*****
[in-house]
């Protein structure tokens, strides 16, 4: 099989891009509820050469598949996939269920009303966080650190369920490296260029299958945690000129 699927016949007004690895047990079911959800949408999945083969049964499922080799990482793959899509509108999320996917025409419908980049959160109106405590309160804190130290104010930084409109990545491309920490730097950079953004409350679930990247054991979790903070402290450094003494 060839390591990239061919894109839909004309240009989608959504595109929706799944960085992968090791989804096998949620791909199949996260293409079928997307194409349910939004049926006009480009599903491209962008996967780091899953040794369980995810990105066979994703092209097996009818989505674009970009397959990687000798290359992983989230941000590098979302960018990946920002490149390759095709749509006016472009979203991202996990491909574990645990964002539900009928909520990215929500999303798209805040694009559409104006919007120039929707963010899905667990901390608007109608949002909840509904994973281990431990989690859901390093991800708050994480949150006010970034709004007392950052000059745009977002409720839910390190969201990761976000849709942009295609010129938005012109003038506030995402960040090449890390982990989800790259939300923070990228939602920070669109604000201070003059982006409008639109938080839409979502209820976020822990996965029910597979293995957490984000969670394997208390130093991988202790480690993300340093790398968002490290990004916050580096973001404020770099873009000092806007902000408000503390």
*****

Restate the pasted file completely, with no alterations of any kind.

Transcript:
[in-house]
């Protein structure tokens, strides 16, 4: 099989891009509820050469598949996939269920009303966080650190369920490296260029299958945690000129 699927016949007004690895047990079911959800949408999945083969049964499922080799990482793959899509509108999320996917025409419908980049959160109106405590309160804190130290104010930084409109990545491309920490730097950079953004409350679930990247054991979790903070402290450094003494 060839390591990239061919894109839909004309240009989608959504595109929706799944960085992968090791989804096998949620791909199949996260293409079928997307194409349910939004049926006009480009599903491209962008996967780091899953040794369980995810990105066979994703092209097996009818989505674009970009397959990687000798290359992983989230941000590098979302960018990946920002490149390759095709749509006016472009979203991202996990491909574990645990964002539900009928909520990215929500999303798209805040694009559409104006919007120039929707963010899905667990901390608007109608949002909840509904994973281990431990989690859901390093991800708050994480949150006010970034709004007392950052000059745009977002409720839910390190969201990761976000849709942009295609010129938005012109003038506030995402960040090449890390982990989800790259939300923070990228939602920070669109604000201070003059982006409008639109938080839409979502209820976020822990996965029910597979293995957490984000969670394997208390130093991988202790480690993300340093790398968002490290990004916050580096973001404020770099873009000092806007902000408000503390």